Electrolytes and Physical Performance | The Knowledge Dynasty

Electrolytes and Physical Performance

Electrolytes are minerals found in your body. They are broken down into smaller particles called ions when they are dissolved in water. The main purpose of electrolytes is to regulate fluids in the human body. This helps balance blood pH. They create the electrical impulses required for all types of physical activity, including neuromuscular communication.

If you are eating a well-balanced diet, you will likely initially receive adequate amounts of electrolytes. When they are consumed, electrolytes will separate into a mixture of positive and negative ions. They then become charged either by the ions found in the water inside the bloodstream or the surrounding cells.

At this point, water serves as a conductor, which allows the ions to find their way to the cell membranes, carrying fluid, nutrients and waste. This process will then trigger nerve impulses along with muscle function. It allows the ions in the bloodstream to neutralize various waste acids found in the blood.

If hydration and electrolyte levels are balanced, normal physical functions won’t be an issue. However, exercise will affect a shift in these levels. Electrolytes become more concentrated resulting in their depletion over time. This can hinder the performance of athletes, and in extreme cases, can result in serious medical conditions.

Among the electrolytes dispersed when we sweat, sodium is the most relevant, as well as water levels. As a result of losing water more rapidly than we lose electrolytes, the need for replacing lost minerals during shorter periods of exercise is not as critical as it would be during longer endurance activities.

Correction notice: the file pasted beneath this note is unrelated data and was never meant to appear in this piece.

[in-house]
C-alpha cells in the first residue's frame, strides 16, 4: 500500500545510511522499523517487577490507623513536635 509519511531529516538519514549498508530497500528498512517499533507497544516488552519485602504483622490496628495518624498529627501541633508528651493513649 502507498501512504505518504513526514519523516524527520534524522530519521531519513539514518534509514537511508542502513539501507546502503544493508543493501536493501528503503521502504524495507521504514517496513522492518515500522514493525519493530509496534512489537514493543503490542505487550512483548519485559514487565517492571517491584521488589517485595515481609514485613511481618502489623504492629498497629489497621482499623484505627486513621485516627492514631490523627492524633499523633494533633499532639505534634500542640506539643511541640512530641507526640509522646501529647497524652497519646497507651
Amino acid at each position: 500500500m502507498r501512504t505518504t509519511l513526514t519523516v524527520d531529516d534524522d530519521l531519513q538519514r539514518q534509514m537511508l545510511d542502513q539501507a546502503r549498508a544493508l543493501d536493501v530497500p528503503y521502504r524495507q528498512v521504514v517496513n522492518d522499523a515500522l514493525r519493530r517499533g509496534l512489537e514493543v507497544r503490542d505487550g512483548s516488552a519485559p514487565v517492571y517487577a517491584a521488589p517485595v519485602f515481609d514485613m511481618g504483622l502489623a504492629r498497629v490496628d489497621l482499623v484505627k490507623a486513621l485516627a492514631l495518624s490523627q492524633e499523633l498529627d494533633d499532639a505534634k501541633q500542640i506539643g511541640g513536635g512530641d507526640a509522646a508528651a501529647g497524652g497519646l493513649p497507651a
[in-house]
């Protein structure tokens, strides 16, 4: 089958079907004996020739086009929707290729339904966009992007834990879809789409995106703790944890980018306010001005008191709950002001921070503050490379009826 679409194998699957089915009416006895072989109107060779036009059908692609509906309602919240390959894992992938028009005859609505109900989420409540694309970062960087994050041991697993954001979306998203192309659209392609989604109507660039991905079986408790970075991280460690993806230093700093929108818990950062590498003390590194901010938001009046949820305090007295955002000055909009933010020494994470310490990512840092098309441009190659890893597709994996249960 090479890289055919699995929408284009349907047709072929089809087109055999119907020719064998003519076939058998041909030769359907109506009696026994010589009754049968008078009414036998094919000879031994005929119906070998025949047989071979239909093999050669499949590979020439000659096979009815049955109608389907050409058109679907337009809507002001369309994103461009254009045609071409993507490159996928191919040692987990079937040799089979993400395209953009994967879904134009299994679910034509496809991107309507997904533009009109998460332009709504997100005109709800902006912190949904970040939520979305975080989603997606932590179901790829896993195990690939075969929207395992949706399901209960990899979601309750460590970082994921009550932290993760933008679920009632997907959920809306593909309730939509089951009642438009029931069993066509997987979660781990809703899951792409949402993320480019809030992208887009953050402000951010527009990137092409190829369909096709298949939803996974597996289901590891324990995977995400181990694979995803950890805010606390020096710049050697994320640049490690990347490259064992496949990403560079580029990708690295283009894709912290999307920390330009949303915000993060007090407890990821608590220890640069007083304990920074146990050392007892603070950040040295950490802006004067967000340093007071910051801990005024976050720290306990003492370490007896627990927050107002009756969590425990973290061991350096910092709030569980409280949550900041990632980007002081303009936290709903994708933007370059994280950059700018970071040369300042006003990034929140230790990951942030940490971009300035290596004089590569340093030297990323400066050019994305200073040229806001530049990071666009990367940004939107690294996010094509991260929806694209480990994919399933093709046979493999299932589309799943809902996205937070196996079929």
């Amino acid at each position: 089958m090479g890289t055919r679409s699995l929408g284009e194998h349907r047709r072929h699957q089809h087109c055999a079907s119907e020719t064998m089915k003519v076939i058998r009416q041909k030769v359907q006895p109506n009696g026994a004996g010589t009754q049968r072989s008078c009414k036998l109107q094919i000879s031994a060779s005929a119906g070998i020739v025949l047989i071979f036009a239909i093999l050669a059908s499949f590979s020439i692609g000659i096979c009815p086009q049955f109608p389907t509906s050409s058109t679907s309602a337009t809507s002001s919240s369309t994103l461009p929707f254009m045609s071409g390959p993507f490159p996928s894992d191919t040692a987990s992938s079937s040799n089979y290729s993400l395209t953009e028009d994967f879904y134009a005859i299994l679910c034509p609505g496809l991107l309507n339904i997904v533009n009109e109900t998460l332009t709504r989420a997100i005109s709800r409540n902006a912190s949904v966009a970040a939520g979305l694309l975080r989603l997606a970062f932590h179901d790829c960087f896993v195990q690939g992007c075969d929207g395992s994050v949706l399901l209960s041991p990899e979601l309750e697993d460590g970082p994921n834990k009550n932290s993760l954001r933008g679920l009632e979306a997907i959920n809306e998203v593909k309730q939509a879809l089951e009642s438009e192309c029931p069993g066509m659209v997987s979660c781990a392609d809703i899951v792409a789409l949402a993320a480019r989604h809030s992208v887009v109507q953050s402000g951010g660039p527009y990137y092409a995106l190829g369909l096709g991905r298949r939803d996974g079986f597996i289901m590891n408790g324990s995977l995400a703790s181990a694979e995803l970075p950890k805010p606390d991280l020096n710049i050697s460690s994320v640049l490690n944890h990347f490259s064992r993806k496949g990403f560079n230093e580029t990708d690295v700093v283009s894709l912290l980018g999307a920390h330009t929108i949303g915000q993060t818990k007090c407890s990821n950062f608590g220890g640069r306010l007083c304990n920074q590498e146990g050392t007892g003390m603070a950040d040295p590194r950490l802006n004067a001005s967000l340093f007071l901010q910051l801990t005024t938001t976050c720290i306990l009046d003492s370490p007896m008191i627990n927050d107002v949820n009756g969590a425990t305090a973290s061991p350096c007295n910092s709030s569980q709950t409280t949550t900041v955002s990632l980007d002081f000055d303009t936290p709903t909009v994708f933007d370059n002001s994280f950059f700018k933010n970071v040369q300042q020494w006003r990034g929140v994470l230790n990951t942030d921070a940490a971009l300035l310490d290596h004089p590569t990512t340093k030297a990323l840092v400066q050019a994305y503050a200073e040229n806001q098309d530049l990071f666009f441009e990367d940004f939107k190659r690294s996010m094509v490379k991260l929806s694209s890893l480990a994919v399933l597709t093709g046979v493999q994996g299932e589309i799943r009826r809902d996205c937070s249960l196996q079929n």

When participating in longer workouts or more strenuous activity, your body can become depleted in both sodium and other electrolytes. If these levels fall too low, you may begin having important loss of neuromuscular function. In these particular circumstances, it becomes vital to replace these lacking electrolytes, otherwise you could find your body beginning to shut down.

It’s important to replace fluid levels as well as electrolytes as soon as possible. Even if you don’t feel thirsty, it is still imperative to replenish what has been lost. Fortunately, it isn’t hard to achieve this balance. Drinking a healthy sports drink may be the most efficient source of replenishment.

Not only do certain sports drinks provide you with adequate amounts of the most important electrolytes, they also provide water necessary for rehydration. Sodium and chloride are the minerals you lose most through sweat. Ensuring your sports drink includes sodium chloride in addition to other electrolytes such as potassium chloride, magnesium and calcium, helps take the guesswork out of consuming the necessary amounts of electrolytes.

As a rule of thumb, typical athletes should be consuming 4-8 fluid ounces of water every 20 minutes. Factors that influence your fluid intake are body mass, your body’s tolerance, how hot it is and your sweat rate. What you want to consider is the amount of sodium in your chosen sports drink. The normal range is approximately 20-60mg per 100ml, and is vital when participating in any physical activity lasting more than one hour.

Because most available commercial sports drinks contain what we consider to be unhealthy ingredients, we suggest you make your own. Start with a high quality pure sports water (yes, there is a difference) with electrolytes, add some organic orange juice and lemon juice, a pinch of sea salt and adaptogens and you are set to go. This recipe will serve you well for physical activities longer than one hour and also as a sports recovery drink. Knowing the importance of balanced electrolytes for your body’s optimum health is critical for you to make the appropriate choices for the your body’s hydration.

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